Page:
It’s 28 years since the internet was invented, and during that time print has been touted to be coming to the end time and again. In my 13 years in the marketing world, print has certainly changed in the way that people are using it, and I do recall people telling me in my junior years that print wasn’t going to last for more than the next five years.

Does this mean it’s going to keep going down until it vanishes from the face of the earth? Is print dead like so many people preach. Certainly not, but it definitely makes up a smaller percentage of most marketing budgets today than it once did, but it’s still there and it still has its place if used correctly and cleverly.

Younger execs definitely prefer digital as it’s what they have grown up with. It’s ever developing and can be interacted with at the touch of a finger, so they’re more likely to gravitate to spending budget in digital. On top of the ease of use, it is also easier to measure and adapt quickly if you find that your messaging isn’t working properly. Print is almost certainly more expensive when you compare price per impressions, and postage will drive up the costs to reach your audience if you’re sending direct mail. But print isn’t just about mass audiences anymore and it can be effective when combining it with other elements of the mix.

Does this mean that we should forget print and move all of our marketing spend over to digital?

It would be easy to decide to move more of your marketing budget over to digital, and ignore print altogether, but I think by doing that you’re missing a trick and here’s why. In the modern era a lot of us get very little physical mail, and we’ve become desensitised to adverts in the digital space – there’s so many of them that we don’t click as much as we used to. In fact, it needs to be from a really trusted sender for us to open an email and take action, such is the fear of cybercrime and security. Simply put, people generally don’t have the same level of trust in digital communications as much as they do in the physical world.

Print can be so much more personal. With the right project and strategy, you can appeal to all the senses. Touch, taste and smell can all be part of your considerations in creative design not to mention including sound and of course, creating visually pleasing design. After all, we are initially drawn in with our eyes but why wouldn’t we consider a richer and deeper experience rather than just being atheistically pleasing or catching user attention with clever animation.

If we receive something in the mail, especially something which is more personalised, or read an advert in the physical sense, we’re actually more likely to take action. This is because there’s more tangible enjoyment from print and physically receiving something that you can’t get from a digital communication. Think how much nicer it feels to get a good birthday card that resonates with you, compared with a simple text message wishing you happy birthday!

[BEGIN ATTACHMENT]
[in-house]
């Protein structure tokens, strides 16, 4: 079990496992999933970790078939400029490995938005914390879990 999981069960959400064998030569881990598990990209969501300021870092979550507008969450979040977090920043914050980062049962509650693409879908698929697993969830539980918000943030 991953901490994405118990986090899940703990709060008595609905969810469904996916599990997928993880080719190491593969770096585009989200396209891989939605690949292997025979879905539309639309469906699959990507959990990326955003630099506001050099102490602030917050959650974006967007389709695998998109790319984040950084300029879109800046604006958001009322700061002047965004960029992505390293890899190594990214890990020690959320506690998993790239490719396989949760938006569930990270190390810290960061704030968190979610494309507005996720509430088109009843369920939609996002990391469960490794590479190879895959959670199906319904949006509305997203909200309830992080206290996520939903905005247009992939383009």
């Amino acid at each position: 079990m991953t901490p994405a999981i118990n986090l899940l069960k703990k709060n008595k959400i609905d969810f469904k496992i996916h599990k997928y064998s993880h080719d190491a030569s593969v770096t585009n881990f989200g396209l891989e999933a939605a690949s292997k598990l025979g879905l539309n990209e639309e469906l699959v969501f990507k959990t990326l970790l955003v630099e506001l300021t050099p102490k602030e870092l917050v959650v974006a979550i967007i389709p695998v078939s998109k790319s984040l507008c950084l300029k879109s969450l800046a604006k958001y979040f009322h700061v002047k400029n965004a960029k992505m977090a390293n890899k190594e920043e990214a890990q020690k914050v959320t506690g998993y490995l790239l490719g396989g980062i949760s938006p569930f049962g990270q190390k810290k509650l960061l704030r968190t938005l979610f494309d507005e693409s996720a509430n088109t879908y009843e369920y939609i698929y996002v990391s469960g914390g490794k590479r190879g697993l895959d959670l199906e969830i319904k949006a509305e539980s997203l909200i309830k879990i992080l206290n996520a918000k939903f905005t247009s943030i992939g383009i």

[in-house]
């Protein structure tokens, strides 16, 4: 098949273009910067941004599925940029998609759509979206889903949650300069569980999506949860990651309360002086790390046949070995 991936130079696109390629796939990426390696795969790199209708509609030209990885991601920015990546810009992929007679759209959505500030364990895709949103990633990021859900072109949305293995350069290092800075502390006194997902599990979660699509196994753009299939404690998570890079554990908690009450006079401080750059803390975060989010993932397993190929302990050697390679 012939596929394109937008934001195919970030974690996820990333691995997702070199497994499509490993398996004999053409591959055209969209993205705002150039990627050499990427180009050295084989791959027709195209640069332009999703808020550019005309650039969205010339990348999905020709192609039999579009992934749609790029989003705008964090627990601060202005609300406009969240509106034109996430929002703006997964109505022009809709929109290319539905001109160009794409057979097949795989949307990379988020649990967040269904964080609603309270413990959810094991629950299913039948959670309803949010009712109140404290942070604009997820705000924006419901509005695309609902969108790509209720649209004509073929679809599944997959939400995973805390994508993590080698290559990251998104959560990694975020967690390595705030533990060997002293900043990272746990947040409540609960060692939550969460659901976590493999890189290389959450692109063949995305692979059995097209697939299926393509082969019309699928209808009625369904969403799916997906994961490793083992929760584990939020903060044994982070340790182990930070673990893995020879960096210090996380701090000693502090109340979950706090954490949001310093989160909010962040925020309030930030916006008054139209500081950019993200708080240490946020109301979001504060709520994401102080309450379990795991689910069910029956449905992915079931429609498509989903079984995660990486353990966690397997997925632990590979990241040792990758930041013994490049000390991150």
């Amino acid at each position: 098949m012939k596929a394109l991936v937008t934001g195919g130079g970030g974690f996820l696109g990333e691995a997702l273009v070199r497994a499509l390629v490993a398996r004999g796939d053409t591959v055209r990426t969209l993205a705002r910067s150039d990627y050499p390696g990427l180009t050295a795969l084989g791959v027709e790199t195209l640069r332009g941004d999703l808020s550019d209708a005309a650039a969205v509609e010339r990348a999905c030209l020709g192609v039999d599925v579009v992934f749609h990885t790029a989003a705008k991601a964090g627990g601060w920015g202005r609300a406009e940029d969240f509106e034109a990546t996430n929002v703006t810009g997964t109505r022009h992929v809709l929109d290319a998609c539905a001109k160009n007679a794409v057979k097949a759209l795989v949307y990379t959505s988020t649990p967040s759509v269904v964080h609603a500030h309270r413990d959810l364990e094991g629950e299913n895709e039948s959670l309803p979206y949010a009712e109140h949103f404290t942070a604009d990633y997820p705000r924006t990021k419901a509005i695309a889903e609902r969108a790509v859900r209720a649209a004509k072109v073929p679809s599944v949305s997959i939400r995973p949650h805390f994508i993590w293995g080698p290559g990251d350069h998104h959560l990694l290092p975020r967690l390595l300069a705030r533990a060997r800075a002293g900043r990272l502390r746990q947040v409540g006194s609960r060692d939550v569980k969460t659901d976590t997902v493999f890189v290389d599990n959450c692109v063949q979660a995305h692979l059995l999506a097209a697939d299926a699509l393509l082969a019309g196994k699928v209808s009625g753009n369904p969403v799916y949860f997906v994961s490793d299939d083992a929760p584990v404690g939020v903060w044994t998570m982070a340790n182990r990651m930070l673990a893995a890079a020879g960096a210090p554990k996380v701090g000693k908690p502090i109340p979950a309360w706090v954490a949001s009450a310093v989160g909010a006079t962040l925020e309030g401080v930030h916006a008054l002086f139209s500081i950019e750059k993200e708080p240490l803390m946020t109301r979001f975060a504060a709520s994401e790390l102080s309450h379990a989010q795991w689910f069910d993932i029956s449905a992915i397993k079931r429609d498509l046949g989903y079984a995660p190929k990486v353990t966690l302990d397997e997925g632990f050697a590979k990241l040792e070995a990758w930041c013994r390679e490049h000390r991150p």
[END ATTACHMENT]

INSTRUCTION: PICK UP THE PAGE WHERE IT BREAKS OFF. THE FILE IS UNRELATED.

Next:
Here are some other reasons why print can add value to your marketing:

Millennials respond well to direct mail

Recent studies have suggested that of all age groups, millennials respond well to DM, and they get less of it than non-millennials. The USPS study found that 40% of millennials actually read their direct mail, compared to 17% of non-millennials, and as they don’t get much mail, they look forward to checking for their mail! The study also found that they trust the mail more than something they read online, so bringing your brand to the physical world can break down barriers to access this audience.

If used with a strong call to action to visit a website or download an app this can drive great returns compared to using just digital alone. It’s this combination of the tangible communications and the digital world that drives engagement and maximises the effect of the campaign success.

McDonald’s did this in the UK to launch McDelivery in the summer last year. The familiar packaging design, plus the call to action to download the UberEats app to deliver the food was a great idea.

Check out the USPS study here

Print can do things that digital cannot

A great example from Asics that was backed up with a video campaign in Brazil, was the ‘Foot Type Test’. This looked like an advert, but was printed with Thermochromic ink where the user could stand on the paper and it would react to the heat from their feet and show their foot print on the advert. This was then used to demonstrate the trainer they should by according to their foot type.

They backed it up with a video that you can see here

Would we suggest spending all budgets on print to promote your brand? Of course not. However, the response rates for print when supported with digital are increased, client spend is higher and it can help reach new audiences that would otherwise be harder to attract. Engaging audiences in the physical and digital world is more important than ever, and receiving clever, well thought-out print items has, and always will carry a more personal touch. In an age when brands want to get as personal as possible with their audience print can provide this. Print is not dead.

We’d never recommend going back to the days of mass mailing to a huge faceless audience, but targeted, data driven mailings to the right audiences can really drive a message home.

If you’d like to learn more about how we can build your brand and delight your audience via print, and across digital we’d love to hear from you.

Tell us about your project

13 + 14 =

Where does print fit in 2018 and can it still benefit us?

Written By Adam Burrage
Managing Partner at Trident